Don’t be left behind: 5 Mac apps that won’t make the Lion cut


Apple intends to ship OS X Lion in July, and many programs people rely upon now have an unofficial expiration date, since Apple appears to be removing the ability to use PowerPC-only software in OS X via Rosetta. Many users will need to come up with alternatives if they plan to move to Lion. If you or someone you know uses the programs below, it’s time to start shopping around.

1. Microsoft Office 2004

Let’s face it, Microsoft Office isn’t cheap, and Office 2008 wasn’t that great. Some features in 2004 weren’t in 2008 (though many were reintroduced in 2011), and when 2008 included the new .docx format, 2004 users didn’t want to move to a new format that could cause problems. Because of these issues, it’s not unusual to find users two versions behind. Alternatives: Office 2011, iWork, Google Docs.

2. Appleworks

Appleworks, why can’t we quit you? I’ve been a fan of Appleworks since the Apple II days. You worked equally well on Mac and PC, and included a database that’s easier to use and understand that those used by either Filemaker or Access. In fact, Apple was still selling Appleworks until 2007. Fortunately, iWork will open most files in Appleworks format and Apple has a full transition guide about moving Appleworks files over to iWork. Database users will either need to export the file to spreadsheet format or move up to Filemaker. Alternatives: iWork, Filemaker, Bento.

3. Freehand

Die-hard Freehand users refuse to use Illustrator. Freehand MX was the last version released before the purchase and discontinuation of the product by Adobe. Freehand holdouts might balk at the cost of Illustrator, or at having to relearn using new software, but it’s time to move on, or Lion won’t be able to open your files. Alternatives: Illustrator (this guide will help).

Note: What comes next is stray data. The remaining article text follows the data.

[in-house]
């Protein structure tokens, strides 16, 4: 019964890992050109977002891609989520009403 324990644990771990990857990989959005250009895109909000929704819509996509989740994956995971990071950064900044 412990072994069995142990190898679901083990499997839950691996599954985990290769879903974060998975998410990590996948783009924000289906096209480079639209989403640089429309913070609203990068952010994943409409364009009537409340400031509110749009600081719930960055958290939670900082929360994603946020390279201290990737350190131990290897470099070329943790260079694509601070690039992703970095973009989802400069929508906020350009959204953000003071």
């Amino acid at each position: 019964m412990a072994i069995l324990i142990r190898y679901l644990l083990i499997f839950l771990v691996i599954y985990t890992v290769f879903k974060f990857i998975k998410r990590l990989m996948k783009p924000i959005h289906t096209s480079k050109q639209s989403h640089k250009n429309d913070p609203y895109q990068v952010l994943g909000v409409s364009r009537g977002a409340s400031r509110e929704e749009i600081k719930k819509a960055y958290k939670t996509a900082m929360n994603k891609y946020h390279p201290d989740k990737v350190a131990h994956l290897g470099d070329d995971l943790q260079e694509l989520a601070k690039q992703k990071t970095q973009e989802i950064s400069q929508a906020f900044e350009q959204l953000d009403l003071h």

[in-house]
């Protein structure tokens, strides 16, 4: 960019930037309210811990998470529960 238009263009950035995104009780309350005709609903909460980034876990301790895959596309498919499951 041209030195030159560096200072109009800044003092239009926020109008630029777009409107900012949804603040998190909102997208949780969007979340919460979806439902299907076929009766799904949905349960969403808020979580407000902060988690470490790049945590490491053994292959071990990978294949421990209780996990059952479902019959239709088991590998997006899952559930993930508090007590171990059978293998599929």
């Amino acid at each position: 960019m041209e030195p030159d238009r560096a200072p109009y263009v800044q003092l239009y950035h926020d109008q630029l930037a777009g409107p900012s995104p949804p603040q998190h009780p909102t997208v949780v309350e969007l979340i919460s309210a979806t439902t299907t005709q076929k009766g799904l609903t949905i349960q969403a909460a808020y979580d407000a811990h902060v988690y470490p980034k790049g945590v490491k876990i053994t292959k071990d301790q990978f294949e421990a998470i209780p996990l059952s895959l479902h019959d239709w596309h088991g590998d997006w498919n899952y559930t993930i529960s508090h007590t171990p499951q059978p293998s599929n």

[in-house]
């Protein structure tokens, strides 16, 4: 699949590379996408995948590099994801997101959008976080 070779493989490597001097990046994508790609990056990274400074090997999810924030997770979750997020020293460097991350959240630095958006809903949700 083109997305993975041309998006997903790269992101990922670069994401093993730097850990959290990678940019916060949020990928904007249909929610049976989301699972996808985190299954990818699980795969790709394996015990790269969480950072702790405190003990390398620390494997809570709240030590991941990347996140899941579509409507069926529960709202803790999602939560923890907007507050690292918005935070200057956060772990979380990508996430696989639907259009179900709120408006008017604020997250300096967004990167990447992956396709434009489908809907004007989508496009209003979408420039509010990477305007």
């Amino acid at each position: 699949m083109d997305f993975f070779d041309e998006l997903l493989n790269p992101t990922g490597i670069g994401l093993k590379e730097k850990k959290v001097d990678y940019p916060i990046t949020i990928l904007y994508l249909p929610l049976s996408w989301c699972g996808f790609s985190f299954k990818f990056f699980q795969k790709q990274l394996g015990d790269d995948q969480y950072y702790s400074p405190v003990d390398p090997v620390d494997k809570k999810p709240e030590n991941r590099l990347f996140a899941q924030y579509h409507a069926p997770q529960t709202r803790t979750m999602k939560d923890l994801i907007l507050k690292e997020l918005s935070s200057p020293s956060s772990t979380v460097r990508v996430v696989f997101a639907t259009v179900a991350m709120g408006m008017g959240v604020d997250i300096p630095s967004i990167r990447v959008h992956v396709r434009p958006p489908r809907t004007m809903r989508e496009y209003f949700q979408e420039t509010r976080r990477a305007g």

4. Eudora

Eudora was an outstanding cross-platform email program and a longtime Mac standard. It easily imported into Apple Mail, Thunderbird, or Microsoft’s Entourage, but some of us, myself included, were lazy and didn’t import old emails. Instead, if I needed an ancient email, I just opened Eudora. Now’s the time to import those emails before you run into problems with Lion. And if Eudora is still your primary email program, it’s definitely time to move onto something else. Alternatives: Penelope/Eudora Open Source, Apple Mail, Thunderbird, Outlook.

5. Quicken 2007

Although Intel Macs have been out since 2006, Quicken still hasn’t updated the program. And Quicken 2007 is still being sold, because Intuit’s new product, Quicken Essentials, is a scaled-down version of its 2007 predecessor. Essentials lacks features such as bill pay and sophisticated stock tracking. Intuit generally keeps their Mac products somewhat behind the PC versions. Intuit’s suggestions for what to do with the end of Rosetta are laughable. Fortunately, a wide variety of alternatives exist for these users, but be sure to research these carefully, and import your data into a new program before you make the move to Lion. Alternatives: iBank, Moneydance.

What still-in-use programs will you have to say goodbye to when you make the leap to Lion?

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